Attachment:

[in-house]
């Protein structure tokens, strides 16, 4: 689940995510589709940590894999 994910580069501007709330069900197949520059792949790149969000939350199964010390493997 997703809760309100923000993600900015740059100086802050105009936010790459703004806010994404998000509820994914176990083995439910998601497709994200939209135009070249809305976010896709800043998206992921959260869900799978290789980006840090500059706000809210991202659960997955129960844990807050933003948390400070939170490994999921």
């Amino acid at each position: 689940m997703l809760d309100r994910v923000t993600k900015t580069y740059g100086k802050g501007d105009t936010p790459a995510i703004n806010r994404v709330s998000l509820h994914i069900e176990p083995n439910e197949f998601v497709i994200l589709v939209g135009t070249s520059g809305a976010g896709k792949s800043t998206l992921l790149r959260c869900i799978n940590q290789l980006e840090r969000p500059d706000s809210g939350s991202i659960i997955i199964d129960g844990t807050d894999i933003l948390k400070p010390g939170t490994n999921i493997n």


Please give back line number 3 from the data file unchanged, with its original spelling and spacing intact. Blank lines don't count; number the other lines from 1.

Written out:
């Amino acid at each position: 689940m997703l809760d309100r994910v923000t993600k900015t580069y740059g100086k802050g501007d105009t936010p790459a995510i703004n806010r994404v709330s998000l509820h994914i069900e176990p083995n439910e197949f998601v497709i994200l589709v939209g135009t070249s520059g809305a976010g896709k792949s800043t998206l992921l790149r959260c869900i799978n940590q290789l980006e840090r969000p500059d706000s809210g939350s991202i659960i997955i199964d129960g844990t807050d894999i933003l948390k400070p010390g939170t490994n999921i493997n």